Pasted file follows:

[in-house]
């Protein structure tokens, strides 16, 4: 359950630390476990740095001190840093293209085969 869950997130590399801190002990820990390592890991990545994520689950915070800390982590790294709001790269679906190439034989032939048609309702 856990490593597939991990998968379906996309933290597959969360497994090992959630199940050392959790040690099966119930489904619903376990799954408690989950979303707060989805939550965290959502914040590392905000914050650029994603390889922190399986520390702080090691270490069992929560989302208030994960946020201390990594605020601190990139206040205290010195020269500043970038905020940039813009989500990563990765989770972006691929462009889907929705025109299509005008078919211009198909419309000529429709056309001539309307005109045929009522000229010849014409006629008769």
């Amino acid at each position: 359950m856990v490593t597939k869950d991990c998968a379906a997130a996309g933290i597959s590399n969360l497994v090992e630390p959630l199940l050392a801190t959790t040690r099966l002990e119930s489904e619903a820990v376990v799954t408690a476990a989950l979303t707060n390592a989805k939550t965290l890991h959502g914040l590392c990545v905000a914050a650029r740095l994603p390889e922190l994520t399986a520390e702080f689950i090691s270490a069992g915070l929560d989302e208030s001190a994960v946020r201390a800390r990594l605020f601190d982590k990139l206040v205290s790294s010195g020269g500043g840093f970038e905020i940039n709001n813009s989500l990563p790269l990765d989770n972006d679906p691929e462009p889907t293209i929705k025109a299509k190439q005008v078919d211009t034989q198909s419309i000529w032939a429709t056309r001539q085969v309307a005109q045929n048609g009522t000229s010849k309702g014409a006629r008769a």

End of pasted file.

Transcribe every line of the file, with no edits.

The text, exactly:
[in-house]
């Protein structure tokens, strides 16, 4: 359950630390476990740095001190840093293209085969 869950997130590399801190002990820990390592890991990545994520689950915070800390982590790294709001790269679906190439034989032939048609309702 856990490593597939991990998968379906996309933290597959969360497994090992959630199940050392959790040690099966119930489904619903376990799954408690989950979303707060989805939550965290959502914040590392905000914050650029994603390889922190399986520390702080090691270490069992929560989302208030994960946020201390990594605020601190990139206040205290010195020269500043970038905020940039813009989500990563990765989770972006691929462009889907929705025109299509005008078919211009198909419309000529429709056309001539309307005109045929009522000229010849014409006629008769």
């Amino acid at each position: 359950m856990v490593t597939k869950d991990c998968a379906a997130a996309g933290i597959s590399n969360l497994v090992e630390p959630l199940l050392a801190t959790t040690r099966l002990e119930s489904e619903a820990v376990v799954t408690a476990a989950l979303t707060n390592a989805k939550t965290l890991h959502g914040l590392c990545v905000a914050a650029r740095l994603p390889e922190l994520t399986a520390e702080f689950i090691s270490a069992g915070l929560d989302e208030s001190a994960v946020r201390a800390r990594l605020f601190d982590k990139l206040v205290s790294s010195g020269g500043g840093f970038e905020i940039n709001n813009s989500l990563p790269l990765d989770n972006d679906p691929e462009p889907t293209i929705k025109a299509k190439q005008v078919d211009t034989q198909s419309i000529w032939a429709t056309r001539q085969v309307a005109q045929n048609g009522t000229s010849k309702g014409a006629r008769a």